Two-handed division[edit]

2020 saw the introduction of a two-handed division[29] (only two crew members permitted) with its own trophy, the Two-Handed IRC Trophy.

Due to the race being cancelled in 2020, the first two-handed entrants competed in the 2021 race, which attracted 18 entrants.[30] Two-handed yachts were not included in the Tattersall Cup because organisers could not establish an equitable handicap due to two-handed yachts’ use of autopilots.[31]

In 2021 rough conditions meant that just seven two handers made it through the first night, with the others retiring at port.[32] The first two-handed category was won by Disko Trooper-Contender Sailcloth, a J/99.[33]

In 2022, two-handed yachts were allowed to contend for the Tattersalls Cup.[34] There were 22 entries making it the fastest growing section of the race.[30] The 2022 2-handed IRC was won by 'Mistral', a Lombard 34. 'Mistral' finished 29th in the Tattersalls Cup.[35]


The fleet comprises mostly sloops; that is, yachts with a single mast on which is hoisted a fore-and-aft rigged mainsail and a single jib or Genoa, plus extras such as a spinnaker.

The race has encouraged innovation in yacht design. Between 1945 and 2005, the most successful yacht designer has been the New Zealand designer Bruce Farr, who has designed 15 overall winners.

77th (2022) Rolex Sydney Hobart Yacht Race at 16 minutes after the start

Winners and fleet sizes[edit]


Year Line honours Elapsed time
Handicap winner Corrected time
fleet size
at start

at finish
1945 United Kingdom Rani 6/14:22 United Kingdom Rani 4/09:38 9 8
1946 New South Wales Morna 5/02:53:33 New South Wales Christina 4/11:53:27 19 11
1947 New South Wales Morna 5/03:03:54 Tasmania Westward 4/00:24:56 28 21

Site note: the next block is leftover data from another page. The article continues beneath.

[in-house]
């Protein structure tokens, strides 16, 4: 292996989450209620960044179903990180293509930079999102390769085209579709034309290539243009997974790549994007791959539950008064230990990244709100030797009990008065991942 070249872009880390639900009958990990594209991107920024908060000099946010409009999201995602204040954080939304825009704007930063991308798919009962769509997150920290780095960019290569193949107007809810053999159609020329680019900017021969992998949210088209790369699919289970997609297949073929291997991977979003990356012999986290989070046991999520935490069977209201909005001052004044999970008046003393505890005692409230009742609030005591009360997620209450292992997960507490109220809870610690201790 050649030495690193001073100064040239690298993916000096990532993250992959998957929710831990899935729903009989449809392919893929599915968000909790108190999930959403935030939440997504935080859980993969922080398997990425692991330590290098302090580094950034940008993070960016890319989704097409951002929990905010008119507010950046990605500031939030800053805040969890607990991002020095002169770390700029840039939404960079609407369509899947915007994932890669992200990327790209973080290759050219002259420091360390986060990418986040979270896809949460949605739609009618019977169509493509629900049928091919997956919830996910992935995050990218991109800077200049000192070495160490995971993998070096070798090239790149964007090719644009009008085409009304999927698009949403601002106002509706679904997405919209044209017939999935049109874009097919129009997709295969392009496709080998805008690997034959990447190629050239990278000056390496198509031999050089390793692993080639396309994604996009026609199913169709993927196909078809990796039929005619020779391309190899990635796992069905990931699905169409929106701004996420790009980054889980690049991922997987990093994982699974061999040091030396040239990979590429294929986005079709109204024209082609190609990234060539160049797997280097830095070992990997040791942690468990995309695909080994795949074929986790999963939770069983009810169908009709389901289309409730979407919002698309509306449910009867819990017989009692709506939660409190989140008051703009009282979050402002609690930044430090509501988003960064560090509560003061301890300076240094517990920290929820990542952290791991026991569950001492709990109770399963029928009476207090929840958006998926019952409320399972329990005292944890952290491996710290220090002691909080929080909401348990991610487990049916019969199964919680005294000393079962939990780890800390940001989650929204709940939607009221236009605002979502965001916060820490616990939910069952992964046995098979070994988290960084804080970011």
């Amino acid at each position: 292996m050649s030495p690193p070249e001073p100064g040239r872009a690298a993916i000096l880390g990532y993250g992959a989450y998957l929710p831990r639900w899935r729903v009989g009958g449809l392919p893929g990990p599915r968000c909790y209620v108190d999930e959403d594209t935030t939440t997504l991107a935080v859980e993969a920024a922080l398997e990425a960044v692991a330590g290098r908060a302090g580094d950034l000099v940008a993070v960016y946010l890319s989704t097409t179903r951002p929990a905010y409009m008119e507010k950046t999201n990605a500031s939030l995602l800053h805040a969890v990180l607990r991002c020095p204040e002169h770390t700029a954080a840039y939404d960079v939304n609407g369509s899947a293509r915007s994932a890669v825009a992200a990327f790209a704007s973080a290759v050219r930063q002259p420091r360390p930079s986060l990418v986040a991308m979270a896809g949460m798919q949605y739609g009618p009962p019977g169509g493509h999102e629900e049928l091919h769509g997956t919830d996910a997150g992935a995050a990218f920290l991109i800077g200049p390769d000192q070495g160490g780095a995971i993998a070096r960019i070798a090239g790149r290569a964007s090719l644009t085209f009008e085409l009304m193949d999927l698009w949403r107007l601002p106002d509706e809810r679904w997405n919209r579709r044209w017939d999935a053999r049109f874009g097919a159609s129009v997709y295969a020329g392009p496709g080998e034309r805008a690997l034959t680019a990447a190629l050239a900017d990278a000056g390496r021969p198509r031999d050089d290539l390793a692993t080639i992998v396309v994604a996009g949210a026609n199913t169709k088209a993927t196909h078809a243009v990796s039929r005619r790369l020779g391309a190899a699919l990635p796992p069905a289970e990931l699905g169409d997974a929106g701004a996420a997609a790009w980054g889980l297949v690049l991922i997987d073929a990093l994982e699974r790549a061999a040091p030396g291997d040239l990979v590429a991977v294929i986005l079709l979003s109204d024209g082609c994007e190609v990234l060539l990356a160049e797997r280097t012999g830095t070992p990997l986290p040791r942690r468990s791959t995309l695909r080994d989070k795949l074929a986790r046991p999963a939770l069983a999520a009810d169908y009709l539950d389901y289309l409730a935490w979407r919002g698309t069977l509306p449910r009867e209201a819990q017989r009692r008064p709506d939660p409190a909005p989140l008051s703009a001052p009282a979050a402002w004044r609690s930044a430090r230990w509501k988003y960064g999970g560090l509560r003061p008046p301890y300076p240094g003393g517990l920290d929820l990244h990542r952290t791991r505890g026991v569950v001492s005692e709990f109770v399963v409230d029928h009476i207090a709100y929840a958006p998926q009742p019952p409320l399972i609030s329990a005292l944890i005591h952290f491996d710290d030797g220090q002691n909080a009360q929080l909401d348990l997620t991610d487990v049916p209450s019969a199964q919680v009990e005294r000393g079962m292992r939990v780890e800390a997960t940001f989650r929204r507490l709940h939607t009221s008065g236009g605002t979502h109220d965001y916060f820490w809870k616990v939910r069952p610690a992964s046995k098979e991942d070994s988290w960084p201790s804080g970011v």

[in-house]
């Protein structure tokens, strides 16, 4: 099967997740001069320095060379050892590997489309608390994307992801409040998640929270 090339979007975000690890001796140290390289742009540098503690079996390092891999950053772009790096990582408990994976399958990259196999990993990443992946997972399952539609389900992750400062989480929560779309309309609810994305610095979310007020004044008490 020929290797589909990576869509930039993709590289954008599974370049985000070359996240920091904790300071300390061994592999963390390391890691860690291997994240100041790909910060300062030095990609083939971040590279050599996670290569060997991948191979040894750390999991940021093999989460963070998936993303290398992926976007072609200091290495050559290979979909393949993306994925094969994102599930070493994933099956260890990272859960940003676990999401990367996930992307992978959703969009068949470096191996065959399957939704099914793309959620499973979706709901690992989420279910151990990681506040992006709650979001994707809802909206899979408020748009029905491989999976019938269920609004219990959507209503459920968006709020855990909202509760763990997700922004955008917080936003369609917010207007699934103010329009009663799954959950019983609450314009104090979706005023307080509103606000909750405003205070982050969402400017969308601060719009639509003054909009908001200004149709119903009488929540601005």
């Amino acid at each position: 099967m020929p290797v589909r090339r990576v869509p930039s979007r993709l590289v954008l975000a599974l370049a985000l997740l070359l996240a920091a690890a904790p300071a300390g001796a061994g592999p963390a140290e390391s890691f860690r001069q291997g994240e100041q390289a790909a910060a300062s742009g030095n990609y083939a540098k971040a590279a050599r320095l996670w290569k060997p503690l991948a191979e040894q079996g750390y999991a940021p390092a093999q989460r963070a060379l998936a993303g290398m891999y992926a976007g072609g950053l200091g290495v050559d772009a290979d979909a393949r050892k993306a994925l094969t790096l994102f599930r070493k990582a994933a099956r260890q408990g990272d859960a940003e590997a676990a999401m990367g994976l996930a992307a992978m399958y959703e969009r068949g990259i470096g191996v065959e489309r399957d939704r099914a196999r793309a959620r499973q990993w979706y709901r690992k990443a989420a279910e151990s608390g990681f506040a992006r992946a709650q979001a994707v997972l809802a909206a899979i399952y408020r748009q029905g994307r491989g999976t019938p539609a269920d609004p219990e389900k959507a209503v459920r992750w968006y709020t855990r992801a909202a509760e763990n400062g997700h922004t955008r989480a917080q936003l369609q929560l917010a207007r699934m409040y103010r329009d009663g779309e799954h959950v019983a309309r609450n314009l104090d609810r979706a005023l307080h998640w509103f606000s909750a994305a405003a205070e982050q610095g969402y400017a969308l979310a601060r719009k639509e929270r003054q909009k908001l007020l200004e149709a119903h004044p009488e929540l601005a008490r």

1948 New South Wales Morna 4/05:01:21 Tasmania Westward 3/07:45:48 18 13
1949 New South Wales Waltzing Matilda 5/10:33:10 New South Wales Trade Winds 3/23:39:43 15 13
1950 New South Wales Margaret Rintoul 5/05:28:35 South Australia Nerida 3/20:17:13 16 14
1951 New South Wales Margaret Rintoul 4/02:29:01 New South Wales Struen Marie 2/19:48:26 14 12
1952 New South Wales Nocturne 6/02:34:47 South Australia Ingrid 4/09:56:18 17 17
1953 New South Wales Solveig IV 5/07:12:50 New South Wales Ripple 3/16:12:12 24 20
1954 Victoria (state) Kurrewa IV (formerly Morna) 5:06:09:47 New South Wales Solveig IV 3/17:58:01 17 15
1955 New South Wales Even 4/18:13:14 New South Wales Moonbi 3/09:21:05 17 16
1956 Victoria (state) Kurrewa IV (formerly Morna) 4:04:31:44 New South Wales Solo 3/08:33:52 28 26
1957 Victoria (state) Kurrewa IV (formerly Morna) 3:18:30:39 New South Wales Anitra V 3/00:55:37 20 18
1958 New South Wales Solo 5/02:32:52 New South Wales Siandra 3/13:46:35 22 19
1959 New South Wales Solo 4/13:33:12 New South Wales Cherana 3/08:33:02 30 24
1960 Victoria (state) Kurrewa IV (formerly Morna) 4:08:11:15 New South Wales Siandra 3/07:48:04 32 30
1961 New South Wales Astor 4/04:42:11 New South Wales Rival 3/03:57:31 35 33
1962 United States Ondine 3/03:49:16 New South Wales Solo 2/12:45:14 42 40
1963 New South Wales Astor 4/10:53:00 New South Wales Freya 3/06:03:17 44 34
1964 New South Wales Astor 3/20:05:05 New South Wales Freya 3/05:58:14 38 31
1965 Netherlands Stormvogel 3/20:30:09 New South Wales Freya 3/10:03:26 53 49
1966 New Zealand Fidelis 4/08:39:43 New South Wales Cadence 4/02:46:24 46 44
1967 France Pen Duick III 4/04:10:31 New Zealand Rainbow II 3/16:39:15 66 59
1968 United States Ondine II 4/03:20:02 New South Wales Koomooloo 3/13:38:52 67 54
1969 United Kingdom Crusade 3/15:07:40 United Kingdom Morning Cloud 3/04:25:57 79 75
1970 New Zealand Buccaneer 3/14:06:12 New South Wales Pacha 3/10:07:39 61 47
1971 United States Kialoa II 3/12:46:21 New Zealand PathFinder 3/03:14:34 79 76
1972 United States American Eagle 3/04:42:39 United States American Eagle 3/02:15:59 79 75
1973 New South Wales Helsal 3/01:32:09 Hong Kong Ceil III 2/17:28:28 92 92
1974 United States Ondine III 3/13:51:56 New South Wales Love & War 3/13:25:02 63 58
1975 United States Kialoa III 2/14:36:56 Western Australia Rampage 2/13:16:56 102 99
1976 New South Wales Ballyhoo 3/07:59:26 New South Wales Piccolo 3/07:45:07 85 70
1977 United States Kialoa III 3/10:14:09 United States Kialoa III 3/13:58:10 131 72
1978 New South Wales Apollo 4/02:23:24 New South Wales Love & War 3/12:13:00 97 87